Welcome Jason Reynolds, 2020-2021 National Ambassador for Young People’s Literature!

The following guest post is by Sasha Dowdy, program specialist in the Library’s Young Readers Center.

Jason Reynolds, 2020-2021 National Ambassador for Young People’s Literature. Photo: James J. Reddington.

You may have seen this exciting news from the Library: Young adult and middle grade author Jason Reynolds has been announced as the new National Ambassador for Young People’s Literature for 2020-2021! Watch CBS coverage of the announcement here, and read The Washington Post’s KidsPost article here.

Tomorrow, January 16, the Library will host an inaugural event for the new ambassador. Tune in at 10:30 AM EST live on the Library’s YouTube site (with captions) or Facebook page.

Jason Reynolds is the author of 13 books for young people including his most recent, Look Both Ways: A Tale Told in Ten Blocks, a National Book Award finalist, which was named a Best Book of 2019 by NPR, The New York Times, The Washington Post, and TIME.  A native of Washington, D.C., Reynolds began writing poetry at 9 years old, and is the recipient of a Newbery Honor, a Printz Honor, an NAACP Image Award, and multiple Coretta Scott King Award honors.

For his two-year term as National Ambassador for Young People’s Literature, Reynolds will visit small towns across America to have meaningful discussions with young people. Through his platform, “GRAB THE MIC: Tell Your Story,” Reynolds, who regularly talks about his journey from reluctant reader to award-winning author, will redirect his focus as ambassador by listening and empowering students to embrace and share their own personal stories.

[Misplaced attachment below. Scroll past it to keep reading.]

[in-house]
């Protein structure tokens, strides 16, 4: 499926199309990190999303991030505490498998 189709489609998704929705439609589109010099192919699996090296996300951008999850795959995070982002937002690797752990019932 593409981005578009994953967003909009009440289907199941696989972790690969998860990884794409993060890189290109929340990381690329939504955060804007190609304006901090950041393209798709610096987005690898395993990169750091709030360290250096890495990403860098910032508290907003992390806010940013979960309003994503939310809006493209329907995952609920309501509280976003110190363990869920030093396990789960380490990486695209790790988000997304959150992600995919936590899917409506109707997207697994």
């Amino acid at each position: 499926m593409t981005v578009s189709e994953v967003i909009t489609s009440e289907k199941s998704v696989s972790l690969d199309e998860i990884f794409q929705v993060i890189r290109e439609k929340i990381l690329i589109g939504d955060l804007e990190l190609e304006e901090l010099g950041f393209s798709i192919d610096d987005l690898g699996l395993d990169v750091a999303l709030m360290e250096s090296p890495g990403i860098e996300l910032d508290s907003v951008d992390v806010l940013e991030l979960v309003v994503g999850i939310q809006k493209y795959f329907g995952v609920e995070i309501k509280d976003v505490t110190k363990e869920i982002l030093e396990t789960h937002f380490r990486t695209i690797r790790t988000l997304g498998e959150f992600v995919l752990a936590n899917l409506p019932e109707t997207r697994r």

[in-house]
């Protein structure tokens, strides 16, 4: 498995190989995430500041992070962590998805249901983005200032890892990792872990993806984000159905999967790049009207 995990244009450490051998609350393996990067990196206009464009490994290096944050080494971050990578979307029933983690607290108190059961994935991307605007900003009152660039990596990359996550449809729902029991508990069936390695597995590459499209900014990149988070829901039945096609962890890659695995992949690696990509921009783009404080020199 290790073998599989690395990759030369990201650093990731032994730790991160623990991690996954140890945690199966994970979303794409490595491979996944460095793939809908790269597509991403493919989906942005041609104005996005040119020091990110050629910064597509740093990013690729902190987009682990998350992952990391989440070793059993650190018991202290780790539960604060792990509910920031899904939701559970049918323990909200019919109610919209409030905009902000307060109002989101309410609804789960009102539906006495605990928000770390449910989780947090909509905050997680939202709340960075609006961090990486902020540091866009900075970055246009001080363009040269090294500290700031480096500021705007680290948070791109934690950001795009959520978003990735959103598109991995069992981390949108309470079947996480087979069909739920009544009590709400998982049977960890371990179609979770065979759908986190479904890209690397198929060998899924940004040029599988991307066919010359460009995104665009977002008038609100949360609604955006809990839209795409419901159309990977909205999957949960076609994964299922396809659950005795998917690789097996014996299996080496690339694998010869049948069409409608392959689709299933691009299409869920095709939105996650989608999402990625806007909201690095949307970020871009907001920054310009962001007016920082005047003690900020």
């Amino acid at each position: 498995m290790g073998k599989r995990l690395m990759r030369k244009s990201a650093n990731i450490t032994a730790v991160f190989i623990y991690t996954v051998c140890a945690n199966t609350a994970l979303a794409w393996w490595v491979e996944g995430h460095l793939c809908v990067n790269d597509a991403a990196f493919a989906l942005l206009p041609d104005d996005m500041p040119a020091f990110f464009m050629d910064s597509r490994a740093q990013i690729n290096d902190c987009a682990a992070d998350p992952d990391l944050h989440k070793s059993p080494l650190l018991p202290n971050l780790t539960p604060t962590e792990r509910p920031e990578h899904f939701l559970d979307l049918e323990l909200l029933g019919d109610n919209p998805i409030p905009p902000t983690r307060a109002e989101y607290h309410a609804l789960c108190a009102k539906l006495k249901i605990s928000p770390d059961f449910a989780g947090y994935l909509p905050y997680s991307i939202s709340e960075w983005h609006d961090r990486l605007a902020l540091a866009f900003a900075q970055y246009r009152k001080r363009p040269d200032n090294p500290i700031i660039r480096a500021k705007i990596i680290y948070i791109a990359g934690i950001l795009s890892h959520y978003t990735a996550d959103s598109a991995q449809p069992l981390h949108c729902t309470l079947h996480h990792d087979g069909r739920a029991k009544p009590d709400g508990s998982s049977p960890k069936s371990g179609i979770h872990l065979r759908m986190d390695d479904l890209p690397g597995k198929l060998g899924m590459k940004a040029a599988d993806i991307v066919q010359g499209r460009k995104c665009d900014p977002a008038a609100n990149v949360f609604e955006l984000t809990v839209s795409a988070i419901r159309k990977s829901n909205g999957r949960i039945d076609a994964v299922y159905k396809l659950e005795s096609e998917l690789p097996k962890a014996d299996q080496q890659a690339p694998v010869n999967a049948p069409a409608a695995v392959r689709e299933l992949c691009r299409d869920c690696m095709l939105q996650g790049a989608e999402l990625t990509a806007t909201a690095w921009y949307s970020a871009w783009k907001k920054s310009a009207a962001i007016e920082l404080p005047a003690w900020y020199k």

The National Ambassador program was established by the Library of Congress, the Children’s Book Council and its foundation, Every Child a Reader, in 2008 to emphasize the importance of young people’s literature as it relates to lifelong literacy, education and the development and betterment of the lives of young people.

We hope you’ll join us tomorrow for Jason Reynolds’ inauguration, either virtually or in person. You can learn even more about our new ambassador on his Library of Congress resource guide.

Discovering Local and Public Poetry

As Rebecca Newland, former Teacher in Residence at the Library of Congress, walks around her Washington, D.C., neighborhood, she often encounters vendors selling a local newspaper whose proceeds benefit the homeless of the DC Metro area. Many of the vendors are also writers who mention the page on which their article or poem appears in the issue. This got her thinking about the prevalence of local poetry and ways for us to discover it with our students.

Rita Dove and “On the Bus with Rosa Parks”

Because of her enduring impact and legacy, one doesn’t need to look far to find Rosa Parks memorialized in poetry. In 1999, Rita Dove—U.S. Poet Laureate from 1993-1995—published her poetry collection ”On the Bus with Rosa Parks.” In celebration of the Library’s new exhibition, “Rosa Parks: In Her Own Words,” we’re reprinting two poems from Dove’s “On the Bus with Rosa Parks” in this post.